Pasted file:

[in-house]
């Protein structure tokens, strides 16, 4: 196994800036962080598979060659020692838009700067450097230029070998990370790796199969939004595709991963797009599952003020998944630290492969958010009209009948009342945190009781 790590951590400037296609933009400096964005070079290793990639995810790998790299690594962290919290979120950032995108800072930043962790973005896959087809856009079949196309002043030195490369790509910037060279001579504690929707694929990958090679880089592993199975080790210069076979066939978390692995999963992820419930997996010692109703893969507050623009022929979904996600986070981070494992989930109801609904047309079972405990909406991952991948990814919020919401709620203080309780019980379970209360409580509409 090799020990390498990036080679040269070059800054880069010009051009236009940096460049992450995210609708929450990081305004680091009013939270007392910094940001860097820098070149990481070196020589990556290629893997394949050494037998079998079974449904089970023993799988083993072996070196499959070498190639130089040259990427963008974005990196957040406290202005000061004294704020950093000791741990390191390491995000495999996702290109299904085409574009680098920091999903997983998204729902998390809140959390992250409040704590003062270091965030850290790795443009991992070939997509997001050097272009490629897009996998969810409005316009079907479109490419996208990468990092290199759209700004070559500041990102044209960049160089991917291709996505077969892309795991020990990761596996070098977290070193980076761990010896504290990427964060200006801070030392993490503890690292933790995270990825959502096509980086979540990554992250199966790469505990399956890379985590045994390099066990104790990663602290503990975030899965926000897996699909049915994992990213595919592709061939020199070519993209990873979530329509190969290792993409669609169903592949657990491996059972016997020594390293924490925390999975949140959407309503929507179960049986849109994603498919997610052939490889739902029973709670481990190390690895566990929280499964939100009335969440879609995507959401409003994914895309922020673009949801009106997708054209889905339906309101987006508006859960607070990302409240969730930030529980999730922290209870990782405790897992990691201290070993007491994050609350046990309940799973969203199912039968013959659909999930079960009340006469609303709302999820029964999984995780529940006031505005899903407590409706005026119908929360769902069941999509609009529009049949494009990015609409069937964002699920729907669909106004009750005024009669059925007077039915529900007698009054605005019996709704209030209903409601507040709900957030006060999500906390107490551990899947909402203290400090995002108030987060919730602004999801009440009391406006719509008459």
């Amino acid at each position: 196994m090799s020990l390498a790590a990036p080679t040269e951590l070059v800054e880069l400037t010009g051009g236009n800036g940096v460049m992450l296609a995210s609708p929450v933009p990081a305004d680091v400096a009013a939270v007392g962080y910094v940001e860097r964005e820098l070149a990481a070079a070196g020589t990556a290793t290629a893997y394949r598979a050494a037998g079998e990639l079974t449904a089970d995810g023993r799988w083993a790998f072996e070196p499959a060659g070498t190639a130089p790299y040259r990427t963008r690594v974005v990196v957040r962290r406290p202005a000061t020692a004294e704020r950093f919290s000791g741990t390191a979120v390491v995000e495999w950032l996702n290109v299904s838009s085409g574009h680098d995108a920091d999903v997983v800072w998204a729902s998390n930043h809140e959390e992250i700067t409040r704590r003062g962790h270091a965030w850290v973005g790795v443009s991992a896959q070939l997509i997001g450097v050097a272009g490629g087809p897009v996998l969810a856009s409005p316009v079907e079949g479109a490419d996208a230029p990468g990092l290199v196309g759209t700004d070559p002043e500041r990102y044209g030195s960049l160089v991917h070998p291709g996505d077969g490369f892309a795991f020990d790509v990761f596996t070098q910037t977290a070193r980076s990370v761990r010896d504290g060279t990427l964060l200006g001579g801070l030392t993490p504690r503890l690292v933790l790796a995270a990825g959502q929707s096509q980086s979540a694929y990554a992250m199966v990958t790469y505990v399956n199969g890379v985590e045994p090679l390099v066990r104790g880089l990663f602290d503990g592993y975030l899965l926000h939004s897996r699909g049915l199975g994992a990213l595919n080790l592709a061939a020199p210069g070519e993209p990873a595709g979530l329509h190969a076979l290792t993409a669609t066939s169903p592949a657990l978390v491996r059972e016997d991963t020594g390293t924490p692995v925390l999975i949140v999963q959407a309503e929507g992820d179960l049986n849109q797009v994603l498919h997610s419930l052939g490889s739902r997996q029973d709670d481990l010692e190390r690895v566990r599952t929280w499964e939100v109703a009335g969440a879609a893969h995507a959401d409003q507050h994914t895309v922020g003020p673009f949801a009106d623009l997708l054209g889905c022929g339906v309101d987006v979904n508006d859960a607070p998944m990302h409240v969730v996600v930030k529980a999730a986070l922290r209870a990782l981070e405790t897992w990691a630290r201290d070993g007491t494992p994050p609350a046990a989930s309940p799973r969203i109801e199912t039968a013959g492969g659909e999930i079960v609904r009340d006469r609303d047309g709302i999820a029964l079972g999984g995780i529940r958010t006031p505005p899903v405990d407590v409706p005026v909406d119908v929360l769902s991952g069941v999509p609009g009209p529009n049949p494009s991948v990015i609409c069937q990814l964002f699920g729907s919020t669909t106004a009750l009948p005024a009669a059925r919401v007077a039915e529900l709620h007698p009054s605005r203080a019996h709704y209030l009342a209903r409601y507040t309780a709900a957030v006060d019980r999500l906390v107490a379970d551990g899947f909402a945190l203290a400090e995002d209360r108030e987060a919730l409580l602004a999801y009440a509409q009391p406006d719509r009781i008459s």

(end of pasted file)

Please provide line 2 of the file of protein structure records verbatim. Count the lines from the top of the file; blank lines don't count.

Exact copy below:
């Protein structure tokens, strides 16, 4: 196994800036962080598979060659020692838009700067450097230029070998990370790796199969939004595709991963797009599952003020998944630290492969958010009209009948009342945190009781 790590951590400037296609933009400096964005070079290793990639995810790998790299690594962290919290979120950032995108800072930043962790973005896959087809856009079949196309002043030195490369790509910037060279001579504690929707694929990958090679880089592993199975080790210069076979066939978390692995999963992820419930997996010692109703893969507050623009022929979904996600986070981070494992989930109801609904047309079972405990909406991952991948990814919020919401709620203080309780019980379970209360409580509409 090799020990390498990036080679040269070059800054880069010009051009236009940096460049992450995210609708929450990081305004680091009013939270007392910094940001860097820098070149990481070196020589990556290629893997394949050494037998079998079974449904089970023993799988083993072996070196499959070498190639130089040259990427963008974005990196957040406290202005000061004294704020950093000791741990390191390491995000495999996702290109299904085409574009680098920091999903997983998204729902998390809140959390992250409040704590003062270091965030850290790795443009991992070939997509997001050097272009490629897009996998969810409005316009079907479109490419996208990468990092290199759209700004070559500041990102044209960049160089991917291709996505077969892309795991020990990761596996070098977290070193980076761990010896504290990427964060200006801070030392993490503890690292933790995270990825959502096509980086979540990554992250199966790469505990399956890379985590045994390099066990104790990663602290503990975030899965926000897996699909049915994992990213595919592709061939020199070519993209990873979530329509190969290792993409669609169903592949657990491996059972016997020594390293924490925390999975949140959407309503929507179960049986849109994603498919997610052939490889739902029973709670481990190390690895566990929280499964939100009335969440879609995507959401409003994914895309922020673009949801009106997708054209889905339906309101987006508006859960607070990302409240969730930030529980999730922290209870990782405790897992990691201290070993007491994050609350046990309940799973969203199912039968013959659909999930079960009340006469609303709302999820029964999984995780529940006031505005899903407590409706005026119908929360769902069941999509609009529009049949494009990015609409069937964002699920729907669909106004009750005024009669059925007077039915529900007698009054605005019996709704209030209903409601507040709900957030006060999500906390107490551990899947909402203290400090995002108030987060919730602004999801009440009391406006719509008459």